Rev. Elinor Artman’s Perspective on the Year 1992

by Mike Roberts, Church Historian

Recently we were saddened by the news of the passing of Rev. Elinor Artman, who served as our minister for a period that covered all of the 1990s, part of the 80s, and into the early 21st century.

At the conclusion of each of her years of service, Elinor offered an annual summary of the church’s business for that calendar year. Here is her summary for 1992, posted on April 18, 1993:

It has been another year of growth and transition. Of course, any institution that is healthy is always in a year of growth and transition. Sometimes we get caught looking at the trees instead of the forest, and that is important too. But I would like to put things in perspective.

When I first came here, almost five years ago now, I read all of our available historical minutes – more than fifty years of them. Here are some recurrent themes from those actual minutes: the vacuum cleaner doesn’t work; the organ needs repair; the steeple is in poor shape; the furnace quit; the choir wants more money; the minister wants a salary increase; the roof leaks; a new sign is needed; the new sign needs repair; the stained glass windows need repair; check out the cost of the insurance on the property; and just how DO we attract new members???

So is anything new? Well, yes! Our membership has tripled – we are hovering around 100, and the church school, which once could be counted on the fingers of one hand, now numbers seventy. Several Sundays this year we have had over 150 souls here – adults, children, youth.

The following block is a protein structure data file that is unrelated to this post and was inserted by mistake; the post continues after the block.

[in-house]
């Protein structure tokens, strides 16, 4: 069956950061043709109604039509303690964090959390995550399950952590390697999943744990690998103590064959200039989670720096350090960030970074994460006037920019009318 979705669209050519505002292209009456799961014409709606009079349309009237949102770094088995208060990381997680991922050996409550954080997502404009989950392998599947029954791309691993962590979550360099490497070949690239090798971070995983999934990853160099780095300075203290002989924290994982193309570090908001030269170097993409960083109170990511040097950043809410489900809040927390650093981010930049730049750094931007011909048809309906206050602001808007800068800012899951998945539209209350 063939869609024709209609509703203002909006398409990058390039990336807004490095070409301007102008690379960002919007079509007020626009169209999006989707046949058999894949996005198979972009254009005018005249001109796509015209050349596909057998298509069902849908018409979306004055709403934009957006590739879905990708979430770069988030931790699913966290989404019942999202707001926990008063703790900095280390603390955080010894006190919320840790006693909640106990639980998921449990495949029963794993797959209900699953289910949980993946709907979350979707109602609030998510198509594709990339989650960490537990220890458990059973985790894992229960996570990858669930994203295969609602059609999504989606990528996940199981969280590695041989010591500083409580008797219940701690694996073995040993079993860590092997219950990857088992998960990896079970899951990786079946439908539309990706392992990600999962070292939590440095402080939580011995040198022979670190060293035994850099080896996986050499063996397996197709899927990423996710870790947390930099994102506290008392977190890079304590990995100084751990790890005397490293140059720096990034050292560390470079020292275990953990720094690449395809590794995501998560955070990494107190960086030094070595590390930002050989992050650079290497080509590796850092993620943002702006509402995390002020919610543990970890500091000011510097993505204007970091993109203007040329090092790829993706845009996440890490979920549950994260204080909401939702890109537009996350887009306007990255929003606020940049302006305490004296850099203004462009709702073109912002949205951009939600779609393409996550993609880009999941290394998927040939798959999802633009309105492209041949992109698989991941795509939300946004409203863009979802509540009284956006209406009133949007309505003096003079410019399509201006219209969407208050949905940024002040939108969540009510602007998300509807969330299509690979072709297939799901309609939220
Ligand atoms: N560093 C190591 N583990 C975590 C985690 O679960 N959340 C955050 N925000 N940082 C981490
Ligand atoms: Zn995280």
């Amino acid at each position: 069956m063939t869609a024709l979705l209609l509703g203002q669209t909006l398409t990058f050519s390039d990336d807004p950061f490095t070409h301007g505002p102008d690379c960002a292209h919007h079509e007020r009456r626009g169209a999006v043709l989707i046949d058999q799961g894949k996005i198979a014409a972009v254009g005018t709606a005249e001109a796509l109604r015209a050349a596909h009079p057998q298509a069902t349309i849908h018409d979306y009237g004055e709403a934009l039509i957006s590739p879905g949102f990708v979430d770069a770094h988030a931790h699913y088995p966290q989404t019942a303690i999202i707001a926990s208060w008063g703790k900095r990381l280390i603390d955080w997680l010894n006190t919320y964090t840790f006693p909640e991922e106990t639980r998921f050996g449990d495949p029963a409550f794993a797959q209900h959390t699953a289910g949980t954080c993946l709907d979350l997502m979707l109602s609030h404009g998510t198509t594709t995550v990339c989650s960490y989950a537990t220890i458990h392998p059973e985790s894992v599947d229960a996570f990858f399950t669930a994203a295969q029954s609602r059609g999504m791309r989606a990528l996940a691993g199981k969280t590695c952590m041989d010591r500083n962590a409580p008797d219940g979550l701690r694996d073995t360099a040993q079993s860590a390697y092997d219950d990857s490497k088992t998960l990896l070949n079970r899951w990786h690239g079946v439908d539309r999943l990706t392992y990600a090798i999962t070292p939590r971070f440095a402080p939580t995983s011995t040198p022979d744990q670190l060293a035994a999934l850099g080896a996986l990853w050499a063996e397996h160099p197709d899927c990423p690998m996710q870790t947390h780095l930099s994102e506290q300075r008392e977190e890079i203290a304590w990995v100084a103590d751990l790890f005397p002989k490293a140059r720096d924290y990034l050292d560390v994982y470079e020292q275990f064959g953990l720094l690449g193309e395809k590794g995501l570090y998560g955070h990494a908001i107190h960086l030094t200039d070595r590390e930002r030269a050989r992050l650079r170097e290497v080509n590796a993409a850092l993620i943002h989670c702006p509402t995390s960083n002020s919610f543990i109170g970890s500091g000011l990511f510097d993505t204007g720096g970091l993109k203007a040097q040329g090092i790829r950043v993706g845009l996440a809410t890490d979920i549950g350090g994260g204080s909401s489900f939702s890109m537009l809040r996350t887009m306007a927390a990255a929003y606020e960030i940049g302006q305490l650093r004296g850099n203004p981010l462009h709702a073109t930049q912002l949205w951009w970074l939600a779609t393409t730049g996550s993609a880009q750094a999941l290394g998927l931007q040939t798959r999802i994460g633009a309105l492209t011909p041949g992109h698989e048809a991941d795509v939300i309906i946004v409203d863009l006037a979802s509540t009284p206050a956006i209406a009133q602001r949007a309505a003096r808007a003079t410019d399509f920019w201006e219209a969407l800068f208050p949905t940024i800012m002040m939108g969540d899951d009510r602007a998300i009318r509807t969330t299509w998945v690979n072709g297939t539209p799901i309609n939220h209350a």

Last year was the year we finally got our sign lit. This year was the year of the new chairs – not a moment too soon. And by next year we will have doubled the parking lot. Lots of enthusiasm, commitment and energy – continually sustained by our long-time members, and continually renewed by the new members pouring in our doors.

This year, we lost two of our very long-time members. Clara Hasemeier died at the age of 100 last July. Bob Vickers died in February. Both had been members of this Universalist congregation for almost forty years. They are sorely missed.

We have had the best pledge drive we have ever had–and that includes what I learned from those fifty years of minutes–and financial stability seems to be within reach. The choir is outstanding, the music being an integral and unifying force in our spiritual life together. The Heirloom is the finest newsletter in the District, some would even say in the denomination. I could go on but I’m sure other annual reports will fill you in.

Sure, there is still much work to be done. But our foundation is solid now and creative days lie ahead.